• If Law (says Madame) wished for the favour of French women, they would kiss his derriere. One day when he gave audience to a great number of ladies, they would not suffer him to leave them for the most presling occasions, which though he was forced to explainthey only cried out, Oh! if that's all, we certainly shall not part with you --" you may do whatever you please, provided you listen to us the while." There was nothing. to which they would not submit, in order to get at the speech of M. Law. One lady, despairing of success by any
other means, ordered her coachiman to drive to the door of a house where she knew he was to ding and began crying fire! fire! with all her might; on which the whole company ran out to see where, and Law among the ref; when the curious lady jumped out of her coach to have a full view of him, which håving accomplished, the took to her heels, and made her escape. Another lady ordered her coachman to overturn her carriage opposite to Law's house, in order to bring him out to her relief; in which the succeeded with whole bones, and confessed to the terreitrial Plutus that the accident was brought about expressly to have an opportunity of speaking to him. A livery servant having gained a great fum, set up a coach. The first day itrat he was to use it, he went mechanically behind his carriage, instead of taking poffeffion of the inside—when his coachman cried out, Where are you going, Sir! the coach is your own. True, says the maller--I had forgot. The coachman of Law himself became so rich, that he gave his master warning-when the Projector begged that he would not leave hiin till he had found him another coachman. The next day his old servant brought him two, and assured his former master that they were both so good, that he would hire for bis own use the man who was not so fortunate as to Rey, Feb. 1789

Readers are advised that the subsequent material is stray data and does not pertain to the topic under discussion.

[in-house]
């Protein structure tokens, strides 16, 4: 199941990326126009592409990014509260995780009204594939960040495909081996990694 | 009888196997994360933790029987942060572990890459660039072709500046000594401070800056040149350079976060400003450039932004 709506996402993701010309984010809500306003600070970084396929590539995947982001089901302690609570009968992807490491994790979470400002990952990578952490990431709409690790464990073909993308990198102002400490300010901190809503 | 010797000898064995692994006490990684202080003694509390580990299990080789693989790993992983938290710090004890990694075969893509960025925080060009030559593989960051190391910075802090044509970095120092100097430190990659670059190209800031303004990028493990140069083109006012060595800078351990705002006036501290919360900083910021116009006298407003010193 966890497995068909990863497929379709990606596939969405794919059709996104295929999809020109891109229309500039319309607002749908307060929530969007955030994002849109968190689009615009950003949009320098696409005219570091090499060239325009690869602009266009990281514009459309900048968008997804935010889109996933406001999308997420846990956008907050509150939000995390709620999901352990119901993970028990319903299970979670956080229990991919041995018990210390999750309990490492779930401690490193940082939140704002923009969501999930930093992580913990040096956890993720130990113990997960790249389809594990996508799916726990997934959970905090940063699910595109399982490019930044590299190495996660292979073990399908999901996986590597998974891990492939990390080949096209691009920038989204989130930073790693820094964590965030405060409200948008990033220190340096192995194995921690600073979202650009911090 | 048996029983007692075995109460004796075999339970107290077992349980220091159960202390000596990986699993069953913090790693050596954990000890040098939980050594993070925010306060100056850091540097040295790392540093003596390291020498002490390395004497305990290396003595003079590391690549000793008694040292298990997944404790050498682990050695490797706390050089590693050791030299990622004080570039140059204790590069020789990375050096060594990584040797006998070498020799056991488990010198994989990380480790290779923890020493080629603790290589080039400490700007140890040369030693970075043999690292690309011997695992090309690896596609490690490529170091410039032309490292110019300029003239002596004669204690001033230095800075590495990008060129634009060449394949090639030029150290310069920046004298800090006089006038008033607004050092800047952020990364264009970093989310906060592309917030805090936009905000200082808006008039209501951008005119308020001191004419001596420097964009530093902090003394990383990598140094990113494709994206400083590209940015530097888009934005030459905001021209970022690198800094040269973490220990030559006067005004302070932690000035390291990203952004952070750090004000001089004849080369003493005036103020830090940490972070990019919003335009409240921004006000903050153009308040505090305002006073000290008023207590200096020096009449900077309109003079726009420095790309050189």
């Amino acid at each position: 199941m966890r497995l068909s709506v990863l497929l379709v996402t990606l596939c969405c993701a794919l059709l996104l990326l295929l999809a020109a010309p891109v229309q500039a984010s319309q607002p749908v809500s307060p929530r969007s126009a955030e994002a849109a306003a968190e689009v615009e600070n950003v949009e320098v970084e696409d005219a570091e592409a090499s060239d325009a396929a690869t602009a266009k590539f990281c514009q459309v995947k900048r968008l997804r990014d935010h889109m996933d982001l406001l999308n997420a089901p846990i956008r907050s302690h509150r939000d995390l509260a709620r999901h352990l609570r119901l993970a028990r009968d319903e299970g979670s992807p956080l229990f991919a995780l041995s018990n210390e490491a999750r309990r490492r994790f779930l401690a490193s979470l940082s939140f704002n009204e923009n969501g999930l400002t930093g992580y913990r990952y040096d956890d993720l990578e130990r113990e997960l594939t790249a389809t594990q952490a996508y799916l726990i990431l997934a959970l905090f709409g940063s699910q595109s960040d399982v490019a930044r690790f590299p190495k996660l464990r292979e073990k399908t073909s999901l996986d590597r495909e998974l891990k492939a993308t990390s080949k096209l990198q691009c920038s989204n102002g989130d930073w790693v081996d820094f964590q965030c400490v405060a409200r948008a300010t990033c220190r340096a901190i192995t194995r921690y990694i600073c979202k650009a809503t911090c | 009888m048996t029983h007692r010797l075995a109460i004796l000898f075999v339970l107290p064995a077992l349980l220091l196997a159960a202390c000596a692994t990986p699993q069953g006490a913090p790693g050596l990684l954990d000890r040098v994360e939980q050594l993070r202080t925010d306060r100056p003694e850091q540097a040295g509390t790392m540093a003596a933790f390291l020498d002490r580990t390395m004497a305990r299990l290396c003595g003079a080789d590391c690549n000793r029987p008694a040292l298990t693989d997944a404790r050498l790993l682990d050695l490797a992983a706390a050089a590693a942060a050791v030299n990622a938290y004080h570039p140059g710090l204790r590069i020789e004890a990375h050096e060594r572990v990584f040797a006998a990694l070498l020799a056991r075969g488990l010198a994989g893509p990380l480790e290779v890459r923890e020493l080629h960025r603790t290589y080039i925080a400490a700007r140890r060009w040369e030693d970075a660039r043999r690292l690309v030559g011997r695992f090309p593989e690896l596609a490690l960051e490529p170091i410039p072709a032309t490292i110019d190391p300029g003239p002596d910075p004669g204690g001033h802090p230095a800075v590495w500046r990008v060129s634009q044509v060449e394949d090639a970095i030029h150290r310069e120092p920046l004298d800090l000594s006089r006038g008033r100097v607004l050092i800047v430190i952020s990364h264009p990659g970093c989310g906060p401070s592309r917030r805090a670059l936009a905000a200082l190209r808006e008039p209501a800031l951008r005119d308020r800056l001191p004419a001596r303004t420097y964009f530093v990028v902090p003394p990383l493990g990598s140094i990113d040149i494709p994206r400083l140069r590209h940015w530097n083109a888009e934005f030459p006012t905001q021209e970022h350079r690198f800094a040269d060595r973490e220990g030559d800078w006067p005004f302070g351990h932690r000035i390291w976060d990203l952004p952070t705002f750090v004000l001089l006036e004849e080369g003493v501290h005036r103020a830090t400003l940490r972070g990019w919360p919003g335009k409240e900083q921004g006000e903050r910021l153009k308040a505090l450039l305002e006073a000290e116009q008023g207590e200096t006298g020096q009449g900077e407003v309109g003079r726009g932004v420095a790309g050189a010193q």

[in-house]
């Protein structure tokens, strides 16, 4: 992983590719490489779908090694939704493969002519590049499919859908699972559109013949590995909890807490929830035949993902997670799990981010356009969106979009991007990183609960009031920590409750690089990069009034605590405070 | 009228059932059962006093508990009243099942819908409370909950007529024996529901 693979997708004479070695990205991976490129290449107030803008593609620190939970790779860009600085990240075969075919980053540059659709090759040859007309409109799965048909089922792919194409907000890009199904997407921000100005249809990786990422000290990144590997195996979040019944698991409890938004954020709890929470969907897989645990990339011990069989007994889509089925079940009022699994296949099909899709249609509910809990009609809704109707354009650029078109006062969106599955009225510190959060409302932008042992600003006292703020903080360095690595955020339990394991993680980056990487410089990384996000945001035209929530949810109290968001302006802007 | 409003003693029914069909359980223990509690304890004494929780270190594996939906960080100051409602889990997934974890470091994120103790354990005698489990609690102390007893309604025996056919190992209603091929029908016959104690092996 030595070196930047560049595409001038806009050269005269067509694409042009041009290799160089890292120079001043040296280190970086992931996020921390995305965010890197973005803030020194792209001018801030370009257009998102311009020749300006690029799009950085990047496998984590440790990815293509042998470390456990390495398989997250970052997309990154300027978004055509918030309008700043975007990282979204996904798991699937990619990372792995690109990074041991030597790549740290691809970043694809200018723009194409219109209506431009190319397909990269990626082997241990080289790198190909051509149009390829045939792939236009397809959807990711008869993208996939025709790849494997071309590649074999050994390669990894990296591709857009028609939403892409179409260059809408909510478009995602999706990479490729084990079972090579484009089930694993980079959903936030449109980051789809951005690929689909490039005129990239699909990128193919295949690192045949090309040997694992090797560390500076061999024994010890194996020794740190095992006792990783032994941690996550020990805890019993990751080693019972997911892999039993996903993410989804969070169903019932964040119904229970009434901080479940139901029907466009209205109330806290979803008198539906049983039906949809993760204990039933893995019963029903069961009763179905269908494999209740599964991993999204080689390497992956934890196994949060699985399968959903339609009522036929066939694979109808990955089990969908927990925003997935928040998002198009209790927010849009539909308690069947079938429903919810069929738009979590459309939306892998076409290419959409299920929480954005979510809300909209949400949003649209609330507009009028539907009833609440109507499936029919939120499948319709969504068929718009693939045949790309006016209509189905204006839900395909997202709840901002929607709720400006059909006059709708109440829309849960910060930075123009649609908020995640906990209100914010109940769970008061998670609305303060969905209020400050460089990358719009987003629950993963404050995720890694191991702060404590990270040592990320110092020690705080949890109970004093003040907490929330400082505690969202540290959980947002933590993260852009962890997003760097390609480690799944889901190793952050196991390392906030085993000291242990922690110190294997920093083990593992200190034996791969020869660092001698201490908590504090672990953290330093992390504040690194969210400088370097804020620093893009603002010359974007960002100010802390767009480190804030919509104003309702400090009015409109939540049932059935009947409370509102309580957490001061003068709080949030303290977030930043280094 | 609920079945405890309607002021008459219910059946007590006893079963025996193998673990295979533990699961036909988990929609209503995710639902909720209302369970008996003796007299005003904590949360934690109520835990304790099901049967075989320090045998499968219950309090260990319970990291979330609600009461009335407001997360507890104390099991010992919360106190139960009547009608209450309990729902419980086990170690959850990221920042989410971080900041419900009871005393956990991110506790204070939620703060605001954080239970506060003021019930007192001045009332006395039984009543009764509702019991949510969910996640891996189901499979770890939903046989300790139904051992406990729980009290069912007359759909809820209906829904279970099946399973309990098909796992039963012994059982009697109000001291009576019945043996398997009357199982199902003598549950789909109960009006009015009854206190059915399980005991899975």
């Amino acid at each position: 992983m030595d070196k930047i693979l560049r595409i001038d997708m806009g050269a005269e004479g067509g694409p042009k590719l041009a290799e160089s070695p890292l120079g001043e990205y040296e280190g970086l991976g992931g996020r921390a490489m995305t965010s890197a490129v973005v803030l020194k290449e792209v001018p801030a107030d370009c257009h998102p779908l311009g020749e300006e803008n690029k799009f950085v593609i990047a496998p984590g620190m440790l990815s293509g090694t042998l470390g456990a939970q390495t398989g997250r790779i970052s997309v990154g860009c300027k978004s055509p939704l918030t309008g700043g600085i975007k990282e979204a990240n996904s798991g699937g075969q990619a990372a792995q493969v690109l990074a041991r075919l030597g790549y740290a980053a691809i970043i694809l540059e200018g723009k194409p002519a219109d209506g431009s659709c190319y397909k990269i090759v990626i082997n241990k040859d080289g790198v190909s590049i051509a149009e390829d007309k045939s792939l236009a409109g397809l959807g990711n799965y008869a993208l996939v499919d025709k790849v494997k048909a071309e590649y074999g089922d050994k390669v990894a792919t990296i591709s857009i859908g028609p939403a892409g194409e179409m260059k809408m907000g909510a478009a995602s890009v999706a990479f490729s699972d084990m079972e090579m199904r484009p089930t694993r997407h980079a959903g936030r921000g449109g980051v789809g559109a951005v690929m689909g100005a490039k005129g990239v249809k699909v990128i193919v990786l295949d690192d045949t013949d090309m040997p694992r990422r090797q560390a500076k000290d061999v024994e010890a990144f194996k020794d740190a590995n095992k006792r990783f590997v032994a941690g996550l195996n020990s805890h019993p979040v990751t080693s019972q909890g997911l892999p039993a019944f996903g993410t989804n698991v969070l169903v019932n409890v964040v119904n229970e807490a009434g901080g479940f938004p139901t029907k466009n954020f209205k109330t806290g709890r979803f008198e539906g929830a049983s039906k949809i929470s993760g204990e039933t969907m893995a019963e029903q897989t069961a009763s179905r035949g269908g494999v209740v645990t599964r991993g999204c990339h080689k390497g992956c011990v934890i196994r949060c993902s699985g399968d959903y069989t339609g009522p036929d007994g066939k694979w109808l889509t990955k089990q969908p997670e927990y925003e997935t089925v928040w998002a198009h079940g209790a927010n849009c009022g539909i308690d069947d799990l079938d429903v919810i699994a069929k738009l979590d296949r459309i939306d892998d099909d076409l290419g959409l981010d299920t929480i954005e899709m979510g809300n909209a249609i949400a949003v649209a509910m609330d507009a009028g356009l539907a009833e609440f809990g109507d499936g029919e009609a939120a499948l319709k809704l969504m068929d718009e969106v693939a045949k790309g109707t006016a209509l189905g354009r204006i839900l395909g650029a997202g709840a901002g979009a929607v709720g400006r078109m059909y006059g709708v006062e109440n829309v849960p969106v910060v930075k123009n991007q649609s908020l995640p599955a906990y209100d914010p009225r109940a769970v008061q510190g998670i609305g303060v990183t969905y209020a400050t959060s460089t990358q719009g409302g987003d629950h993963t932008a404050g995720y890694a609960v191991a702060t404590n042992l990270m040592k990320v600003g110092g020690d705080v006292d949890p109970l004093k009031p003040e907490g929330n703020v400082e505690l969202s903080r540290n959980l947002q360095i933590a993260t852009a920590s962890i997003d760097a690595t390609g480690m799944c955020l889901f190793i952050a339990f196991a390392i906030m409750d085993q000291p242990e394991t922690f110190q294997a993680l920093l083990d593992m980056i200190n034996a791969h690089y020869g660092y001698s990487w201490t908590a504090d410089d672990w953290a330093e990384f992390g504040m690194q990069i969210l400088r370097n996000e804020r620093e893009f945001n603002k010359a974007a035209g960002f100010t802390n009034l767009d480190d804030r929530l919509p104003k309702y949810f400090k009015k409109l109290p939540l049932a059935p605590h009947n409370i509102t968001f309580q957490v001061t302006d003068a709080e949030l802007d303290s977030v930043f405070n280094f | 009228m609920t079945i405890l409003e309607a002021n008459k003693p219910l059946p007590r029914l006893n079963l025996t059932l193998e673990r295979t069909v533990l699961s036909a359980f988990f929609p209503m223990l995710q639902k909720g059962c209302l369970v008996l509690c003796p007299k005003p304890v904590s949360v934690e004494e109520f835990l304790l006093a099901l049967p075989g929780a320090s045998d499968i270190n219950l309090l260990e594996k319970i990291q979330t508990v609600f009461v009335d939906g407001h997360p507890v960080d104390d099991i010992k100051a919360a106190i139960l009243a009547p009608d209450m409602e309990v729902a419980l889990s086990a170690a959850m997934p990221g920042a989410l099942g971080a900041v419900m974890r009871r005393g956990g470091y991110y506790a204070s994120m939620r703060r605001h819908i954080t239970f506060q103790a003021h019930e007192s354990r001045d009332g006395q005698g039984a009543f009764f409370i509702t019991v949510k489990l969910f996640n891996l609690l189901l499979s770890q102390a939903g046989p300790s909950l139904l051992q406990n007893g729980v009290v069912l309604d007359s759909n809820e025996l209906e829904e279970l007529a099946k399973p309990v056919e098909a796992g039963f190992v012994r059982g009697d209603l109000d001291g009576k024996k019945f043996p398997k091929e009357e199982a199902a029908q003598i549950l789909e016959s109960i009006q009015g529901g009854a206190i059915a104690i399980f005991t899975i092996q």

please him. The Projector, Law, says Montesquieu, turned the ftate, as a botcher turns a garment.'
The illustrious author of these Fragments has frequently characterised the great personages with whom she lived, in no very flattering manner; but, if she has been somewhat severe on them, the has not changed her style in speaking of herself, which she seems to have done with Teutonic truth and fimplicity.
• Infincerity,' says she, passes in this court for wit, and truth for imbecility; so that I am neither polished nor witty-and am often told that I am too rude and sincere. It was in pure obedience to my father's will that I came hither. In my early youth, I used to amufe myself with fire-arms, swords and piftols, more than toys and dolls. There was nothing I wished so much as to be a boy, and this nearly cost me my life; for having heard that Mary Germain became a boy by jumping, I set about jumping with such violence, that it is the greatest wonder in the world I did not beat out my brains.—In the whole universe, more ugly hands than mine, I believe, could not be found. The late King has frequently told me fo, in sport, and I have often joined heartily in the laugh; for there is nothing on which I pique myself less than on my personal charms; and I generally begin the laugh at my own uglinefs, which totally defeats the sarcasms of others.-I must be frightfully ugly, for I never had one tolerable feature. My eyes are small; I have a short snub nosc, flat lips; out of which the materials for a fine face are but few. I have large Aabby cheeks, a lank figure, though short in ftature. On the whole, I am so hideous, that, if I had not some solidity and goodness of character, I should be insupportable. If any one had a mind to discover my wit by my eyes, he must take a microscope, or be a wizzard. I was once to have been married to the Duke of Courland; but having feen me, he was so enchanted, that he never returned to finish the courtship.